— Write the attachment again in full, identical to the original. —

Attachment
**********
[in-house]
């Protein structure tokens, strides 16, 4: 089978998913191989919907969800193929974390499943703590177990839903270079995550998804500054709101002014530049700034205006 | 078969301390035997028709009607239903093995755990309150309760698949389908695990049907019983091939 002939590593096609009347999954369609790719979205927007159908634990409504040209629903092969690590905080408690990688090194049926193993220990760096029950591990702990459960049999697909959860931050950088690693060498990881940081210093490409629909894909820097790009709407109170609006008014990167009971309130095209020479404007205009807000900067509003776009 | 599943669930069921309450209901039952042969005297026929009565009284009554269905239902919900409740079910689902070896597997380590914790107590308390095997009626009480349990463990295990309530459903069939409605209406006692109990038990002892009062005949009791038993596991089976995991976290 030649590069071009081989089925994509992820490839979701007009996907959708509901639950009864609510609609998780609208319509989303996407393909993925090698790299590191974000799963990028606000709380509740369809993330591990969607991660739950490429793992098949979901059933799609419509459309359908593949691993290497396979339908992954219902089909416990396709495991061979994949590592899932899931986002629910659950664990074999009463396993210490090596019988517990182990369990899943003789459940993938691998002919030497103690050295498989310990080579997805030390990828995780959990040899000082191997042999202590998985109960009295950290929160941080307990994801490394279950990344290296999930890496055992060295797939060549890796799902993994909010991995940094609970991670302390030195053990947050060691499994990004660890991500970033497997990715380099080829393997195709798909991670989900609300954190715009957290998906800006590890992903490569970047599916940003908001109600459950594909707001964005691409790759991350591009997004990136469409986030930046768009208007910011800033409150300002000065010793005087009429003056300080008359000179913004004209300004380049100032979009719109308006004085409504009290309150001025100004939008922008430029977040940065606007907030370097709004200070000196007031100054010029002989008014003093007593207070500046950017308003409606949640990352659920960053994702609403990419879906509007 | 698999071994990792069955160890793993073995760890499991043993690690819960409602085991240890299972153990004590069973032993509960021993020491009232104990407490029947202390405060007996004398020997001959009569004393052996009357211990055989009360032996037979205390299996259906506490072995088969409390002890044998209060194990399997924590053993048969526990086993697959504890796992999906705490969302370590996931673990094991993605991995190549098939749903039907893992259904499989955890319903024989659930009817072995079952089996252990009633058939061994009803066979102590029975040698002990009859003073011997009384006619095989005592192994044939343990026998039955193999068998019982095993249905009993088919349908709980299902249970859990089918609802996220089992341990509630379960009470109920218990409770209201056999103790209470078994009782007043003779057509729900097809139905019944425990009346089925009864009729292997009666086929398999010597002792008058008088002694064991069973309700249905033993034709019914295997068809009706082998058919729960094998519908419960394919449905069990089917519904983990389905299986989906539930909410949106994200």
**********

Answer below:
[in-house]
């Protein structure tokens, strides 16, 4: 089978998913191989919907969800193929974390499943703590177990839903270079995550998804500054709101002014530049700034205006 | 078969301390035997028709009607239903093995755990309150309760698949389908695990049907019983091939 002939590593096609009347999954369609790719979205927007159908634990409504040209629903092969690590905080408690990688090194049926193993220990760096029950591990702990459960049999697909959860931050950088690693060498990881940081210093490409629909894909820097790009709407109170609006008014990167009971309130095209020479404007205009807000900067509003776009 | 599943669930069921309450209901039952042969005297026929009565009284009554269905239902919900409740079910689902070896597997380590914790107590308390095997009626009480349990463990295990309530459903069939409605209406006692109990038990002892009062005949009791038993596991089976995991976290 030649590069071009081989089925994509992820490839979701007009996907959708509901639950009864609510609609998780609208319509989303996407393909993925090698790299590191974000799963990028606000709380509740369809993330591990969607991660739950490429793992098949979901059933799609419509459309359908593949691993290497396979339908992954219902089909416990396709495991061979994949590592899932899931986002629910659950664990074999009463396993210490090596019988517990182990369990899943003789459940993938691998002919030497103690050295498989310990080579997805030390990828995780959990040899000082191997042999202590998985109960009295950290929160941080307990994801490394279950990344290296999930890496055992060295797939060549890796799902993994909010991995940094609970991670302390030195053990947050060691499994990004660890991500970033497997990715380099080829393997195709798909991670989900609300954190715009957290998906800006590890992903490569970047599916940003908001109600459950594909707001964005691409790759991350591009997004990136469409986030930046768009208007910011800033409150300002000065010793005087009429003056300080008359000179913004004209300004380049100032979009719109308006004085409504009290309150001025100004939008922008430029977040940065606007907030370097709004200070000196007031100054010029002989008014003093007593207070500046950017308003409606949640990352659920960053994702609403990419879906509007 | 698999071994990792069955160890793993073995760890499991043993690690819960409602085991240890299972153990004590069973032993509960021993020491009232104990407490029947202390405060007996004398020997001959009569004393052996009357211990055989009360032996037979205390299996259906506490072995088969409390002890044998209060194990399997924590053993048969526990086993697959504890796992999906705490969302370590996931673990094991993605991995190549098939749903039907893992259904499989955890319903024989659930009817072995079952089996252990009633058939061994009803066979102590029975040698002990009859003073011997009384006619095989005592192994044939343990026998039955193999068998019982095993249905009993088919349908709980299902249970859990089918609802996220089992341990509630379960009470109920218990409770209201056999103790209470078994009782007043003779057509729900097809139905019944425990009346089925009864009729292997009666086929398999010597002792008058008088002694064991069973309700249905033993034709019914295997068809009706082998058919729960094998519908419960394919449905069990089917519904983990389905299986989906539930909410949106994200």